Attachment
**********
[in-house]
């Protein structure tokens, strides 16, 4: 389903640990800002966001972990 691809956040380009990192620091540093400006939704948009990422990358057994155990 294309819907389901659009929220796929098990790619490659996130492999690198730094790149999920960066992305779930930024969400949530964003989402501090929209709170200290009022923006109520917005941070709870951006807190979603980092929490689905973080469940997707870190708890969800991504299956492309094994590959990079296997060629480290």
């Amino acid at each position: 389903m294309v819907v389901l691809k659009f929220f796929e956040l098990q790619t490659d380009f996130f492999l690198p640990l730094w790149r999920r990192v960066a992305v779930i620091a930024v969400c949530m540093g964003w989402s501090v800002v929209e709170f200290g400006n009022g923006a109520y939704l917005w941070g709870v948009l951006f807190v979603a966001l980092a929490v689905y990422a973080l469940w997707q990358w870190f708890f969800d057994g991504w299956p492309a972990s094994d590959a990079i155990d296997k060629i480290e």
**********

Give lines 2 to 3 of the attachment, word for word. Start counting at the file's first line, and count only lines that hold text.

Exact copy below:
């Protein structure tokens, strides 16, 4: 389903640990800002966001972990 691809956040380009990192620091540093400006939704948009990422990358057994155990 294309819907389901659009929220796929098990790619490659996130492999690198730094790149999920960066992305779930930024969400949530964003989402501090929209709170200290009022923006109520917005941070709870951006807190979603980092929490689905973080469940997707870190708890969800991504299956492309094994590959990079296997060629480290």
């Amino acid at each position: 389903m294309v819907v389901l691809k659009f929220f796929e956040l098990q790619t490659d380009f996130f492999l690198p640990l730094w790149r999920r990192v960066a992305v779930i620091a930024v969400c949530m540093g964003w989402s501090v800002v929209e709170f200290g400006n009022g923006a109520y939704l917005w941070g709870v948009l951006f807190v979603a966001l980092a929490v689905y990422a973080l469940w997707q990358w870190f708890f969800d057994g991504w299956p492309a972990s094994d590959a990079i155990d296997k060629i480290e």